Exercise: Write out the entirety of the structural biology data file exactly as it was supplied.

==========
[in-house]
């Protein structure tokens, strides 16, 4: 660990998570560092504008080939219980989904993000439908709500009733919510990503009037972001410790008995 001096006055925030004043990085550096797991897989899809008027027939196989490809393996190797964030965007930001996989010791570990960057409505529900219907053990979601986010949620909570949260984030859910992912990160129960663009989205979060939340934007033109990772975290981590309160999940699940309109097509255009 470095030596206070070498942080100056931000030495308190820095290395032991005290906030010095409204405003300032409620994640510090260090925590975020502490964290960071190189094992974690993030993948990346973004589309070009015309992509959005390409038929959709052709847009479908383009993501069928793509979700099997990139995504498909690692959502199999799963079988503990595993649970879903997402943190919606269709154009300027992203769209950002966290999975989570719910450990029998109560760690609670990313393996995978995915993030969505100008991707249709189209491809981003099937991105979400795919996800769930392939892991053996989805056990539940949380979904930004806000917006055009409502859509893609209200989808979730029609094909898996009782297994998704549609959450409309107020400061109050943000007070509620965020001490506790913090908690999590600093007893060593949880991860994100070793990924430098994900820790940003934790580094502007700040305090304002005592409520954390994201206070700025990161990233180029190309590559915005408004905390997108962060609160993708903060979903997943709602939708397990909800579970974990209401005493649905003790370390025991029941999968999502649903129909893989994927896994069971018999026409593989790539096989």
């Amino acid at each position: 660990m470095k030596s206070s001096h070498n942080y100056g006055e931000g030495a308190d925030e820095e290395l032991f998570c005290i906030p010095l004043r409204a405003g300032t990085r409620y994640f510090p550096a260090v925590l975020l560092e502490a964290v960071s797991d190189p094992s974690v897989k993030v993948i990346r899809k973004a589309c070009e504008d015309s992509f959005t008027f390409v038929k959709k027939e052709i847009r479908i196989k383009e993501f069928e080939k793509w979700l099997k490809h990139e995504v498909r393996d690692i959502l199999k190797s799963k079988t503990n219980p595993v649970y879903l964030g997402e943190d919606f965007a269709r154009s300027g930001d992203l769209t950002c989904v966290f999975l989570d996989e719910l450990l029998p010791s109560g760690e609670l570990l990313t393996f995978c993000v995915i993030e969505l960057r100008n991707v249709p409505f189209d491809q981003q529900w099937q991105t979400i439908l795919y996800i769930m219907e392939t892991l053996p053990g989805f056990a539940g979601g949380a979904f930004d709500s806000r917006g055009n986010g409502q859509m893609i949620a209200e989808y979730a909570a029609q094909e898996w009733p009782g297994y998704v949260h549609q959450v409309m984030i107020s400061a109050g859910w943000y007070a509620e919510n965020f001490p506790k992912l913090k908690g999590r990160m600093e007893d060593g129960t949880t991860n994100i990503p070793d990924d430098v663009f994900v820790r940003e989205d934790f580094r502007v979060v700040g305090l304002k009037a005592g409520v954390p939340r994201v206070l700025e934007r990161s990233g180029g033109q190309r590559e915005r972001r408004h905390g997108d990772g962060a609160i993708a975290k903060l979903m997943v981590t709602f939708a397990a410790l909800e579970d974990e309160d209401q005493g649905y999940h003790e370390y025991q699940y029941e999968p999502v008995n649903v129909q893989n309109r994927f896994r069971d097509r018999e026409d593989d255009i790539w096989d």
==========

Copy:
[in-house]
């Protein structure tokens, strides 16, 4: 660990998570560092504008080939219980989904993000439908709500009733919510990503009037972001410790008995 001096006055925030004043990085550096797991897989899809008027027939196989490809393996190797964030965007930001996989010791570990960057409505529900219907053990979601986010949620909570949260984030859910992912990160129960663009989205979060939340934007033109990772975290981590309160999940699940309109097509255009 470095030596206070070498942080100056931000030495308190820095290395032991005290906030010095409204405003300032409620994640510090260090925590975020502490964290960071190189094992974690993030993948990346973004589309070009015309992509959005390409038929959709052709847009479908383009993501069928793509979700099997990139995504498909690692959502199999799963079988503990595993649970879903997402943190919606269709154009300027992203769209950002966290999975989570719910450990029998109560760690609670990313393996995978995915993030969505100008991707249709189209491809981003099937991105979400795919996800769930392939892991053996989805056990539940949380979904930004806000917006055009409502859509893609209200989808979730029609094909898996009782297994998704549609959450409309107020400061109050943000007070509620965020001490506790913090908690999590600093007893060593949880991860994100070793990924430098994900820790940003934790580094502007700040305090304002005592409520954390994201206070700025990161990233180029190309590559915005408004905390997108962060609160993708903060979903997943709602939708397990909800579970974990209401005493649905003790370390025991029941999968999502649903129909893989994927896994069971018999026409593989790539096989």
């Amino acid at each position: 660990m470095k030596s206070s001096h070498n942080y100056g006055e931000g030495a308190d925030e820095e290395l032991f998570c005290i906030p010095l004043r409204a405003g300032t990085r409620y994640f510090p550096a260090v925590l975020l560092e502490a964290v960071s797991d190189p094992s974690v897989k993030v993948i990346r899809k973004a589309c070009e504008d015309s992509f959005t008027f390409v038929k959709k027939e052709i847009r479908i196989k383009e993501f069928e080939k793509w979700l099997k490809h990139e995504v498909r393996d690692i959502l199999k190797s799963k079988t503990n219980p595993v649970y879903l964030g997402e943190d919606f965007a269709r154009s300027g930001d992203l769209t950002c989904v966290f999975l989570d996989e719910l450990l029998p010791s109560g760690e609670l570990l990313t393996f995978c993000v995915i993030e969505l960057r100008n991707v249709p409505f189209d491809q981003q529900w099937q991105t979400i439908l795919y996800i769930m219907e392939t892991l053996p053990g989805f056990a539940g979601g949380a979904f930004d709500s806000r917006g055009n986010g409502q859509m893609i949620a209200e989808y979730a909570a029609q094909e898996w009733p009782g297994y998704v949260h549609q959450v409309m984030i107020s400061a109050g859910w943000y007070a509620e919510n965020f001490p506790k992912l913090k908690g999590r990160m600093e007893d060593g129960t949880t991860n994100i990503p070793d990924d430098v663009f994900v820790r940003e989205d934790f580094r502007v979060v700040g305090l304002k009037a005592g409520v954390p939340r994201v206070l700025e934007r990161s990233g180029g033109q190309r590559e915005r972001r408004h905390g997108d990772g962060a609160i993708a975290k903060l979903m997943v981590t709602f939708a397990a410790l909800e579970d974990e309160d209401q005493g649905y999940h003790e370390y025991q699940y029941e999968p999502v008995n649903v129909q893989n309109r994927f896994r069971d097509r018999e026409d593989d255009i790539w096989d």